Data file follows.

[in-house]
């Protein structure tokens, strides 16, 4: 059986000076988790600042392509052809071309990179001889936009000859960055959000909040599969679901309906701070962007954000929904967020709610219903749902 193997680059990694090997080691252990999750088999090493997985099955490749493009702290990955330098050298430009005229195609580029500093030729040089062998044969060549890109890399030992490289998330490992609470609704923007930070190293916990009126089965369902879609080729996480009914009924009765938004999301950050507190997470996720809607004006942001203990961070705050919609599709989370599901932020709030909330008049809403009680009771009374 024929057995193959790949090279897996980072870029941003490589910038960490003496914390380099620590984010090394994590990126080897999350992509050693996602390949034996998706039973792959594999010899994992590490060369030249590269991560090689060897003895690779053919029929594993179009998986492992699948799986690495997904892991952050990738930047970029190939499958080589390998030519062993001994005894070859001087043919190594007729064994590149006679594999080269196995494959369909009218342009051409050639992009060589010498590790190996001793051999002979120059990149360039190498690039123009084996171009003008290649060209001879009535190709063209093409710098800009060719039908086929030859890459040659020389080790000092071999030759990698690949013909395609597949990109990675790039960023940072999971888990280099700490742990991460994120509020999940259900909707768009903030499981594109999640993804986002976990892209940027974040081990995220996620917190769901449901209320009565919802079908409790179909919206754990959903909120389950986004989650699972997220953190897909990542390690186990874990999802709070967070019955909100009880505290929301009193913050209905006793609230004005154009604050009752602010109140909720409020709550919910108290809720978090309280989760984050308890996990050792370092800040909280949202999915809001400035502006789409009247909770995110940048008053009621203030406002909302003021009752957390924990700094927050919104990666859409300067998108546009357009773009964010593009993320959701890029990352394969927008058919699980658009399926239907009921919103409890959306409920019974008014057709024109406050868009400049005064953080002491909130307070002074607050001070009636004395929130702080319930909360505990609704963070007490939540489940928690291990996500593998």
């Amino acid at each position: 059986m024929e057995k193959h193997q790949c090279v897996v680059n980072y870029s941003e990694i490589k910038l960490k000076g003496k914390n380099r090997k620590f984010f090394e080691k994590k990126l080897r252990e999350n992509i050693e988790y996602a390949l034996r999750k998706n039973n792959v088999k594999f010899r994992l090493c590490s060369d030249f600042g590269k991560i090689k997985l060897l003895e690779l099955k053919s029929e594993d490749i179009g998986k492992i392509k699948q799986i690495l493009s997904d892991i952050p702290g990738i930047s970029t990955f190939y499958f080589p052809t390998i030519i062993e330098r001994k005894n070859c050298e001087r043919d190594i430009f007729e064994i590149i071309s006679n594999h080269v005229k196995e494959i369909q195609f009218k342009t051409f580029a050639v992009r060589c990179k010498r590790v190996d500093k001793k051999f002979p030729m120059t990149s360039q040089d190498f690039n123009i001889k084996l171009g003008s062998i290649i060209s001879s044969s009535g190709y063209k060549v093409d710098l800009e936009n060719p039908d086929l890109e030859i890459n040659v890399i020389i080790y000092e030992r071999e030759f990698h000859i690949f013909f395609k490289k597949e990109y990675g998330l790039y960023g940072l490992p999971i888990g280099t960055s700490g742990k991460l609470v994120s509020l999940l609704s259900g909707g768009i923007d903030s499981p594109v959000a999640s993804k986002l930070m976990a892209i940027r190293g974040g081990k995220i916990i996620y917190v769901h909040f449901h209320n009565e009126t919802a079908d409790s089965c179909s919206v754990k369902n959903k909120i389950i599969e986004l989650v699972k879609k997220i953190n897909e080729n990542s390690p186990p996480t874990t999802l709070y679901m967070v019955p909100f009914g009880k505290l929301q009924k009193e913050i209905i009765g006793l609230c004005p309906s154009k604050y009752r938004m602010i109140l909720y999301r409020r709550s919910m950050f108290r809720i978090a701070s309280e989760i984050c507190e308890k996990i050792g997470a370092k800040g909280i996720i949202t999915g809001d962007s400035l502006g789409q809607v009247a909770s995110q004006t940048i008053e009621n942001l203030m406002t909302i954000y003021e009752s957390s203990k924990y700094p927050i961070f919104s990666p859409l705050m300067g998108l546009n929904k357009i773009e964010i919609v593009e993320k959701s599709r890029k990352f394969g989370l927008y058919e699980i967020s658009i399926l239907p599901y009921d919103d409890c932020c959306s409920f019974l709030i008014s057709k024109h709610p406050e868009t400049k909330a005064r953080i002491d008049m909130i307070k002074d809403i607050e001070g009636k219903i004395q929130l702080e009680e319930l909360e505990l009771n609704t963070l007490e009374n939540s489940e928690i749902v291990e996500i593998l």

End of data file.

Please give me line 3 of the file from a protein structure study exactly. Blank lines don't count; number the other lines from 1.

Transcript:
């Amino acid at each position: 059986m024929e057995k193959h193997q790949c090279v897996v680059n980072y870029s941003e990694i490589k910038l960490k000076g003496k914390n380099r090997k620590f984010f090394e080691k994590k990126l080897r252990e999350n992509i050693e988790y996602a390949l034996r999750k998706n039973n792959v088999k594999f010899r994992l090493c590490s060369d030249f600042g590269k991560i090689k997985l060897l003895e690779l099955k053919s029929e594993d490749i179009g998986k492992i392509k699948q799986i690495l493009s997904d892991i952050p702290g990738i930047s970029t990955f190939y499958f080589p052809t390998i030519i062993e330098r001994k005894n070859c050298e001087r043919d190594i430009f007729e064994i590149i071309s006679n594999h080269v005229k196995e494959i369909q195609f009218k342009t051409f580029a050639v992009r060589c990179k010498r590790v190996d500093k001793k051999f002979p030729m120059t990149s360039q040089d190498f690039n123009i001889k084996l171009g003008s062998i290649i060209s001879s044969s009535g190709y063209k060549v093409d710098l800009e936009n060719p039908d086929l890109e030859i890459n040659v890399i020389i080790y000092e030992r071999e030759f990698h000859i690949f013909f395609k490289k597949e990109y990675g998330l790039y960023g940072l490992p999971i888990g280099t960055s700490g742990k991460l609470v994120s509020l999940l609704s259900g909707g768009i923007d903030s499981p594109v959000a999640s993804k986002l930070m976990a892209i940027r190293g974040g081990k995220i916990i996620y917190v769901h909040f449901h209320n009565e009126t919802a079908d409790s089965c179909s919206v754990k369902n959903k909120i389950i599969e986004l989650v699972k879609k997220i953190n897909e080729n990542s390690p186990p996480t874990t999802l709070y679901m967070v019955p909100f009914g009880k505290l929301q009924k009193e913050i209905i009765g006793l609230c004005p309906s154009k604050y009752r938004m602010i109140l909720y999301r409020r709550s919910m950050f108290r809720i978090a701070s309280e989760i984050c507190e308890k996990i050792g997470a370092k800040g909280i996720i949202t999915g809001d962007s400035l502006g789409q809607v009247a909770s995110q004006t940048i008053e009621n942001l203030m406002t909302i954000y003021e009752s957390s203990k924990y700094p927050i961070f919104s990666p859409l705050m300067g998108l546009n929904k357009i773009e964010i919609v593009e993320k959701s599709r890029k990352f394969g989370l927008y058919e699980i967020s658009i399926l239907p599901y009921d919103d409890c932020c959306s409920f019974l709030i008014s057709k024109h709610p406050e868009t400049k909330a005064r953080i002491d008049m909130i307070k002074d809403i607050e001070g009636k219903i004395q929130l702080e009680e319930l909360e505990l009771n609704t963070l007490e009374n939540s489940e928690i749902v291990e996500i593998l």